One of Scotland’s great musicians and educationalists, Walter Blair, has died at the age of 81. I had got to know Walter later in life, as a marvellous accompanist in several recitals at the Edinburgh Festival, which I put on at St Andrew’s and St George’s Church on George Street in Edinburgh.
In these programmes I endeavoured to give a platform to some of my finest students from St Andrews University, as well as giving me a chance to sing some song repertoire I had not previously attempted in my long career.
Walter was wonderfully committed to these programmes, changing styles and genres easily and with great skill, and I was delighted to find a like-minded spirit to work with. Never one to rest on his laurels, Walter was always keen to try new pieces, and his rock-solid technique allowed him to play even the most daunting of scores with apparent ease.
I had known him vaguely for a long time, as my wife had sung in the Helensburgh Oratorio Choir under his direction, while at school in the early 1970s. When he and his wife Sheila moved to St Andrews later in life, we met up and instantly formed a musical and social bond, which lasted until his death. Until quite recently we were still thinking of future recital programmes.
Walter was born in 1941 and, leaving school at 15, was apprenticed to Westclox, Dunbartonshire as a toolmaker. This was never to be his future, as he was already playing the organ at his local church, and travelling to London for organ lessons with C H Trevor.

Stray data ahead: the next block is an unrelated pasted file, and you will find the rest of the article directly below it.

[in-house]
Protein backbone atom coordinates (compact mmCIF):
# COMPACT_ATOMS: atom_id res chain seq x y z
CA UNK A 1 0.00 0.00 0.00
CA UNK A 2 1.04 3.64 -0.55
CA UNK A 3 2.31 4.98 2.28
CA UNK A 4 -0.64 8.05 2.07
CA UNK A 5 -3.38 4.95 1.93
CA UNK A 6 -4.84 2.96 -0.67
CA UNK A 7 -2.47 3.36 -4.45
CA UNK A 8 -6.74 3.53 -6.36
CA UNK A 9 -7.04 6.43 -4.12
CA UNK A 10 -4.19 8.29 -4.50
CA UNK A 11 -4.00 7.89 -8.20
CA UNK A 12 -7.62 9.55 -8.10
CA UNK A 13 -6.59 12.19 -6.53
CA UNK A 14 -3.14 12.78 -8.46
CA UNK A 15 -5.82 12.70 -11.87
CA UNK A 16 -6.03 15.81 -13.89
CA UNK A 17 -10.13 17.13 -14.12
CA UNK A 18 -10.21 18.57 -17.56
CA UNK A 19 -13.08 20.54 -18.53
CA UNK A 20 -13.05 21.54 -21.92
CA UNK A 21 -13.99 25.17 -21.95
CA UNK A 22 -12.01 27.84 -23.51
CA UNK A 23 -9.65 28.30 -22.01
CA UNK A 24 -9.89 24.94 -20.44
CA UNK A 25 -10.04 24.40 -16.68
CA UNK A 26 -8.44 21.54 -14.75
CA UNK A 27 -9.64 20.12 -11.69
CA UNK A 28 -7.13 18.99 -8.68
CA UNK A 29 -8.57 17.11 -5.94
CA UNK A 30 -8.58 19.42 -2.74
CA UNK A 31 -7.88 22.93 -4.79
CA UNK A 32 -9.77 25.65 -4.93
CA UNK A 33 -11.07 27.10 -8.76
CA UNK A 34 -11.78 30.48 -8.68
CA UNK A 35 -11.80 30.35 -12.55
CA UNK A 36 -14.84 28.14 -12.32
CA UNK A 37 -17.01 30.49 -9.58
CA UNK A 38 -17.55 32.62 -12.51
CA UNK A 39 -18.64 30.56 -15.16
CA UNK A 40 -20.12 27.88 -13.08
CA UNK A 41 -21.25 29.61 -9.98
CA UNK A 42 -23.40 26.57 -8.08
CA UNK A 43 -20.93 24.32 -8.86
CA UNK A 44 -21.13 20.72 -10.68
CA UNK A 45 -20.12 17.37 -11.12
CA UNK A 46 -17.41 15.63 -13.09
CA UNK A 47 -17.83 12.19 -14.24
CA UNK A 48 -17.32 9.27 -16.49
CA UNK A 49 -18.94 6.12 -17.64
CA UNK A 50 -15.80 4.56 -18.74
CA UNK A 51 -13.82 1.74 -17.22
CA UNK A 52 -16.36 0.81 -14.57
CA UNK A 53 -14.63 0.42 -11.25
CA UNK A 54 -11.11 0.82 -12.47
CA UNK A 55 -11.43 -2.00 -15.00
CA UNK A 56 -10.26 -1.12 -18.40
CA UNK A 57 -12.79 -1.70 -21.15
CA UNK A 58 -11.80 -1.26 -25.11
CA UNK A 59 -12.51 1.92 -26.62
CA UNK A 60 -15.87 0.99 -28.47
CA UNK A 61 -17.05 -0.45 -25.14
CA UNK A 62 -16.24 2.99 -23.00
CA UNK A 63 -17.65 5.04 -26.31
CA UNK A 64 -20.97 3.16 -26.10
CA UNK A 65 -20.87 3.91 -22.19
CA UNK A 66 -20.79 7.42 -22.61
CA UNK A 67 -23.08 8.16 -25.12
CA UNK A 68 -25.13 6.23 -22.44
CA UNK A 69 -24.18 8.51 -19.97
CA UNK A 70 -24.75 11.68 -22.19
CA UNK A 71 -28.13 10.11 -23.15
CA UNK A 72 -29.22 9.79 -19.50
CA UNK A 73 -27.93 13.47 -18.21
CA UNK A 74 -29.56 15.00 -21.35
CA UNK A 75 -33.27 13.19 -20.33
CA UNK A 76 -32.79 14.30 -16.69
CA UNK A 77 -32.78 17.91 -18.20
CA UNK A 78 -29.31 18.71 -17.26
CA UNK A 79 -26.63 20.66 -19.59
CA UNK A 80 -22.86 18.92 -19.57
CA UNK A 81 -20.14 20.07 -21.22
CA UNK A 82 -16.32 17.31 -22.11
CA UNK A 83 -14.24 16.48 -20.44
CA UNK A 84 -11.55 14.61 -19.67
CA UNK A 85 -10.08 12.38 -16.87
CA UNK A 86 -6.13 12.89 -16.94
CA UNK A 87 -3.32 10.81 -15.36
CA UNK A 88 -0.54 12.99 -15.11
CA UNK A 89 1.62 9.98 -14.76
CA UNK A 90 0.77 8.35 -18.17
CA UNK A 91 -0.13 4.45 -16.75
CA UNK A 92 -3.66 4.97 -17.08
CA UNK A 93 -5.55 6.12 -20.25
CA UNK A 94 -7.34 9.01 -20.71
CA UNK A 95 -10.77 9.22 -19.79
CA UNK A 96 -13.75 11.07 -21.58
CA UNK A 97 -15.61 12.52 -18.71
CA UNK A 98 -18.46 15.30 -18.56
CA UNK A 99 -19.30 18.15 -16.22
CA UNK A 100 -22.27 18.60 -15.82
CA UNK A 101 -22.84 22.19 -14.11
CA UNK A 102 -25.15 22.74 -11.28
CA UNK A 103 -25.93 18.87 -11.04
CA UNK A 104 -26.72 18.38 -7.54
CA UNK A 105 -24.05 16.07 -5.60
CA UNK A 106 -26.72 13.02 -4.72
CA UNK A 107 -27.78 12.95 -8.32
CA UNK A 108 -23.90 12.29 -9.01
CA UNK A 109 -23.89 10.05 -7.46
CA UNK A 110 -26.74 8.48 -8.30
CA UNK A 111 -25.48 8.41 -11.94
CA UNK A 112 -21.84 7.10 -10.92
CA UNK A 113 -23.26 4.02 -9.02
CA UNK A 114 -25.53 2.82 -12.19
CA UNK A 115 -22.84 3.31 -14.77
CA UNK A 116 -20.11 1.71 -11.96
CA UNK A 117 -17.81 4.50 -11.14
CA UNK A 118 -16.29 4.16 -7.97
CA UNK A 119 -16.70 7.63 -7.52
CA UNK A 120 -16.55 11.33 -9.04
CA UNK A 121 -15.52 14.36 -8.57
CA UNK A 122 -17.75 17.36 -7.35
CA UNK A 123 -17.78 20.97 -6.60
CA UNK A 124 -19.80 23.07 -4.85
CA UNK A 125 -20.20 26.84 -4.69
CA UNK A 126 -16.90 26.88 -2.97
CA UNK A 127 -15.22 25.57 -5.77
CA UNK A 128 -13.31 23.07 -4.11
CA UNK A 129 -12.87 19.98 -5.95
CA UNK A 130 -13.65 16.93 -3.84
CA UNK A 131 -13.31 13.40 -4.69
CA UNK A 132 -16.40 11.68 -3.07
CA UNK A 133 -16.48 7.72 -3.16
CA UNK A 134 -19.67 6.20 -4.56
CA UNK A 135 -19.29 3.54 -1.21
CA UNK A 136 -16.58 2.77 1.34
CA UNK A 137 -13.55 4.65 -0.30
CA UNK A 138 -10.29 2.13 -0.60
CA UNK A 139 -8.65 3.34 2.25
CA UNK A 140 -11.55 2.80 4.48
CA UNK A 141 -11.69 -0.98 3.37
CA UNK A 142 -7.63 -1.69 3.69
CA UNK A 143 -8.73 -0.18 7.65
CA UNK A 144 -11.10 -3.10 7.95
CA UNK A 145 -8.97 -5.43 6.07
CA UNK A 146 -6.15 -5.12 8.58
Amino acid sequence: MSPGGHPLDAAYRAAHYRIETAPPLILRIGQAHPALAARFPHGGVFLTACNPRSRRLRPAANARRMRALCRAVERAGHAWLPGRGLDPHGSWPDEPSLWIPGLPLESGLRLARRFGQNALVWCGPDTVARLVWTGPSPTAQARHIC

Encouraged to break away from his traditional West of Scotland upbringing, he went to night school, and eventually graduated as a fully fledged teacher from Jordanhill Teaching College in Glasgow, as a top student.
His desire to motivate, encourage and promote talent in youngsters was quickly spotted, and he was appointed Principal Teacher of Music at Douglas Academy in Milngavie in 1967.
In 1979 he established the specialist music school at Douglas Academy and, in 1983, he became Head of the Junior School at the RSAMD (now the Royal Conservatoire of Scotland) and, in 1994, Associate Director of Music at the RSAMD.
Throughout his career he pursued his love of performing through recitals and recordings, as accompanist, organist and choirmaster. For 50 years he was organist and choirmaster at the former Old and St Andrew’s Church in Helensburgh, and he continued in this vein when he moved to St Andrews in Fife.
Walter loved to adjudicate, and was for many years on the audition panel of Broughton Music School in Edinburgh and a Consultant to Dyce Academy in Aberdeen. Working as a moderator and examiner with the Associated Board, he led the Certificate of Teaching Course in both Scotland and Hong Kong.
In 2013 he was awarded the British Empire Medal for services to music, a fitting tribute and a great honour for a very unassuming, quiet and humble man.
His widow, Sheila, has received hundreds of tributes from a wealth of people, old and young, famous and less well-known, all expressing their love and admiration for a wonderful man who brought joy and happiness to many and helped fulfil potential which many never knew they had.
I personally remember a superb musician who treated everyone the same, with dignity and respect at all times, while never for a moment lowering his standards of excellence. Walter was still working with young musicians up to his death, a towering figure of total modesty. He will be much missed, but his legacy lives on.
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